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What's on the line for Bayern, Dortmund, all of Germany in CL final

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Borussia Dortmund has lost to favored Bayern Munich just twice in their last nine matches.

Five (final) thoughts on the all-German Champions League final ...

1. This doesn't mean the Bundesliga is the best league in the world. What constitutes "the best" football league? If it's affordability, sustainability, indigenous talent on pitches and a decent stadium experience, the Bundesliga is your bag. Most of these factors, while commendable, are only of real concern to German fans, however. As an international entertainment "product," the Bundesliga is still miles behind the Premier League and will continue to be so unless there are three or four Bayern Munichs, competing for the best international players and entering the Champions League with a realistic view to winning it. That will take a lot of time and even more hard, smart work, even if dormant giants like Hamburger SV, 1.FC Köln or VfB Stuttgart will begin to wake up.

2. For Dortmund, there is more at stake. Perceived wisdom suggests that all the pressure is on Bayern after two final defeats in a row, and a perfect domestic season, and it's true that Dortmund doesn't have to win this game. The club's official hashtag for the final -- #fairytale -- suggests as much. (Bayern's is #packmas, a Bavarian version of "let's do it"). But for the grand scheme of things, it's actually more important for Dortmund to win this game than Bayern. Klopp's team -- at least in their current guise -- have only an outside chance to get within 90 minutes of a trophy in the near future, whereas Bayern will continue to be contenders for years to come. Dortmund saw in 1997 what a difference the European Cup made to its fortunes: It's a shortcut to more fans, better sponsorship deals and a marketing bonanza. In a league that has to live within its means, nothing breeds success like success. If Dortmund really wants to close the gap with Bayern, getting one over at Wembley is the perfect -- once-in-a-lifetime -- opportunity.

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3. German football has learned the lessons from the past. In 2008, newly promoted TSG Hoffenheim beat Dortmund 4-1 with a pressing game of unbelievable intensity. Ralf Rangnick was in charge of 1899 that day. Jürgen Klopp sat on the Borussia bench. Hoffenheim's performances were not sustainable, but Klopp, already a believer in collective football, took the lessons on board. A couple of years later, his side played on a tactical level that had never been seen before. Bayern, meanwhile, benefited from Louis van Gaal's possession-based, positional football -- for the first time in the modern era, the club known for the individual brilliance of its stars adopted a collective tactical identity. Jupp Heynckes has fused those two styles in an irresistible cocktail. Dortmund has less balance, but at its very best, a more direct game can beat the very best. German football -- once happy to rely on leadership and fighting spirit -- has become tactically astute. This progress has been underpinned by a new generation of players who are better trained, technically and tactically, than any of their predecessors.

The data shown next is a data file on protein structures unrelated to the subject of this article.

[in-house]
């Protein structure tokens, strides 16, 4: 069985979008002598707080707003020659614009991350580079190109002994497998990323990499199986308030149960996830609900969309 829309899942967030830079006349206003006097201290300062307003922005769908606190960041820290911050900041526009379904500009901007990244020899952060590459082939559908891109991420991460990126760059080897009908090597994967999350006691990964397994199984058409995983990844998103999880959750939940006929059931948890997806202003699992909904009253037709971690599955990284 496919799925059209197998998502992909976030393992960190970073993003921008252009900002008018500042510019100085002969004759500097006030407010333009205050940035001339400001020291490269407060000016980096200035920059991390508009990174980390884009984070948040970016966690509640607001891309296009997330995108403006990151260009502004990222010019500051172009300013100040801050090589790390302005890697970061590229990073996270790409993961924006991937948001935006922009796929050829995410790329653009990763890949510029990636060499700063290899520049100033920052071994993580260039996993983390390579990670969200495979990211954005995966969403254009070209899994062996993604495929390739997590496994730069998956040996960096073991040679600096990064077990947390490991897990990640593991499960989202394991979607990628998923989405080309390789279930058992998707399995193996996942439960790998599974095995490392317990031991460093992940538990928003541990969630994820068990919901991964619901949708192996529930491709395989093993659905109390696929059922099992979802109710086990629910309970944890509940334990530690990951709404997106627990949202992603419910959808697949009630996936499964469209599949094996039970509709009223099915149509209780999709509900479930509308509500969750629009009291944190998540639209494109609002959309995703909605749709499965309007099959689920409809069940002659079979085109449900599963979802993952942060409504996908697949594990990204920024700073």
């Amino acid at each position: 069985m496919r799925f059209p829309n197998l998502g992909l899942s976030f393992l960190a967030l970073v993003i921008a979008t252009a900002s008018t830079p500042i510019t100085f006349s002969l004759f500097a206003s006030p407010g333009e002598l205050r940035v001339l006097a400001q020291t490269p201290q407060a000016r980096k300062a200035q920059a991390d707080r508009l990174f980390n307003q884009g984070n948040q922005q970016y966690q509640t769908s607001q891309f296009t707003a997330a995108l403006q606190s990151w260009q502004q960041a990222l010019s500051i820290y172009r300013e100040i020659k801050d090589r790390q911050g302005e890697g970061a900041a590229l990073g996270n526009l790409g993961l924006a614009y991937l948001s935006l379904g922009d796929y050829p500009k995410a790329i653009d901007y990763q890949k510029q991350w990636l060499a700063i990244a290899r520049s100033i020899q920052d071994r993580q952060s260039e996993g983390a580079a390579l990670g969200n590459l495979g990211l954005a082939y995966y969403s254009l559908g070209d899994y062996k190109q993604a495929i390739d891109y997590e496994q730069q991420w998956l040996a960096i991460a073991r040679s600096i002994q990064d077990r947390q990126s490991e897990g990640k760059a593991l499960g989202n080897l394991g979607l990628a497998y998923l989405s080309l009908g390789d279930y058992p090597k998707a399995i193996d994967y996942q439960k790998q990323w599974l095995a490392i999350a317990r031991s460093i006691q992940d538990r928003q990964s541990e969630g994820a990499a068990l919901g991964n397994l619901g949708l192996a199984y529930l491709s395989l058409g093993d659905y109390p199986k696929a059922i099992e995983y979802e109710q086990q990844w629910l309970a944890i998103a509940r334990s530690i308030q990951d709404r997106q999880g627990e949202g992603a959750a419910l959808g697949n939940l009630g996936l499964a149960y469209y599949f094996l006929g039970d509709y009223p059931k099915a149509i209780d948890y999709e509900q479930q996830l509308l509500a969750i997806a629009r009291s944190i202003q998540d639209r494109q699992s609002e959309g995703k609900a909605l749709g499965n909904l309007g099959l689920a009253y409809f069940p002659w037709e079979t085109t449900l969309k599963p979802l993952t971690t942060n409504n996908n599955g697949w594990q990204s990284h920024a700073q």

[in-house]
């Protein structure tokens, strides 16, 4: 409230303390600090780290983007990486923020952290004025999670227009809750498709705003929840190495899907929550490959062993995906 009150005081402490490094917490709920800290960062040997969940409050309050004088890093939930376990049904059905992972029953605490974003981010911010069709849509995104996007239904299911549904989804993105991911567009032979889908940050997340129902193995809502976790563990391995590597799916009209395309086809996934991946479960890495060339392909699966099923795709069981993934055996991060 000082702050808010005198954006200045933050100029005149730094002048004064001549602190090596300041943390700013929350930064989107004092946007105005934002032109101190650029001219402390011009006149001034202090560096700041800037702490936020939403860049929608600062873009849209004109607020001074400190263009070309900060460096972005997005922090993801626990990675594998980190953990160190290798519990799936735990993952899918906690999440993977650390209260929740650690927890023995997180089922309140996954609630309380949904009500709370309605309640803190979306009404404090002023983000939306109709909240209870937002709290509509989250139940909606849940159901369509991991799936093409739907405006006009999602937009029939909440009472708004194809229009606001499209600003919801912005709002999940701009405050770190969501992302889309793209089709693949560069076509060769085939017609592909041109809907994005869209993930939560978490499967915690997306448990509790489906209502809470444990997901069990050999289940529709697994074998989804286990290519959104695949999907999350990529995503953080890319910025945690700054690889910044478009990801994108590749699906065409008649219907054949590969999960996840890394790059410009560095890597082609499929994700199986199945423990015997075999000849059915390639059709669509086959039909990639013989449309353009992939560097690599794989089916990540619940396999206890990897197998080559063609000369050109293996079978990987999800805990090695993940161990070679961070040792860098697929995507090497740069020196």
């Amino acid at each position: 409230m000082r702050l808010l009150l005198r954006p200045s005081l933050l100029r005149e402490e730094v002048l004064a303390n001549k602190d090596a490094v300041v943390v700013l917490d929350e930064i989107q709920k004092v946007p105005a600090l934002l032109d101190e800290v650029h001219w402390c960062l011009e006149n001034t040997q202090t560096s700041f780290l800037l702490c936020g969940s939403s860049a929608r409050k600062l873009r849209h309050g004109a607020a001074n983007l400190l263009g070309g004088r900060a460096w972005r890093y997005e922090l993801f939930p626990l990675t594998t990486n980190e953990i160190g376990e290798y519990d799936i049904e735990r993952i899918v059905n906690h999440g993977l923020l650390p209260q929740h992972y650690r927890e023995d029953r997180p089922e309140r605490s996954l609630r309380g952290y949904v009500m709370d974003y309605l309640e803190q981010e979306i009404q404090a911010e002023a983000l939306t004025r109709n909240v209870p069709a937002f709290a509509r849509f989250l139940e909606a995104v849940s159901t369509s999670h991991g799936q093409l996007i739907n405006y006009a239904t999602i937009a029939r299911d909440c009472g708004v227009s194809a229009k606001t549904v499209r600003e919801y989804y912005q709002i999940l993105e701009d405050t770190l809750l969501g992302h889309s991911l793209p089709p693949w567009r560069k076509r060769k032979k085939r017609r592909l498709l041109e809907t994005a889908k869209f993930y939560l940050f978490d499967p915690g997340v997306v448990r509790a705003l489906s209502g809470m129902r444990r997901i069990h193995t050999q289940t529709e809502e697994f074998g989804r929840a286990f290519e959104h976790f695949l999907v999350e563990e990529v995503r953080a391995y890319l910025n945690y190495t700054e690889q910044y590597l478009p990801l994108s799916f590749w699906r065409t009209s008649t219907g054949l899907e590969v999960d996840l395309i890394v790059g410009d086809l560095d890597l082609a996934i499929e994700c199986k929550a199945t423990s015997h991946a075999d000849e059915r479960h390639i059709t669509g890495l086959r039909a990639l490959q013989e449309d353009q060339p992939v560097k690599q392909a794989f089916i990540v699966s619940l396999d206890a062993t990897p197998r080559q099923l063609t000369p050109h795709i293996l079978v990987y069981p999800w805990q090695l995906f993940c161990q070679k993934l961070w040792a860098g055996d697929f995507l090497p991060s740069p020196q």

4. Penalties? Advantage Bayern. After last season's heartbreak in the final against Chelsea, the thought of another penalty shootout seems scary for Bayern. But there's no good reason to suggest that history could repeat itself. First of all, the team is better prepared for that eventuality. In David Alaba (suspended in Munich) and Thomas Müller (substituted in Munich), they should have their two best takers available. If anything, the hard facts make Bayern favored if it came down to spot kicks: Keeper Manuel Neuer has an outrageously good rate of saving penalties: 34 percent. His counterpart, Roman Weidenfeller, meanwhile, has a much more modest success rate of 17 percent.

5. The real winner: Joachim Löw. This season's Bundesliga didn't feature a single German player who had won an international title with his club (Champions League, Europa League) or national team (World Cup, Euro). In other words, an entire generation of German players had never won on the big stage. Questions were naturally asked about a lack of bottle or winning mentality. But no longer: either the Bayern bloc (Bastian Schweinsteiger, Philipp Lahm, Müller, Neuer, Toni Kroos, Holger Badstuber) or the Borussia contingent (Ilkay Gündogan, Marco Reus, Marcel Schmelzer, Mats Hummels) will go to the World Cup in Brazil with the trophy under their belt. The fact that both finalists knocked out Spanish opposition will only increase the national team's confidence that it can topple Spain (or any other contender) come next year.

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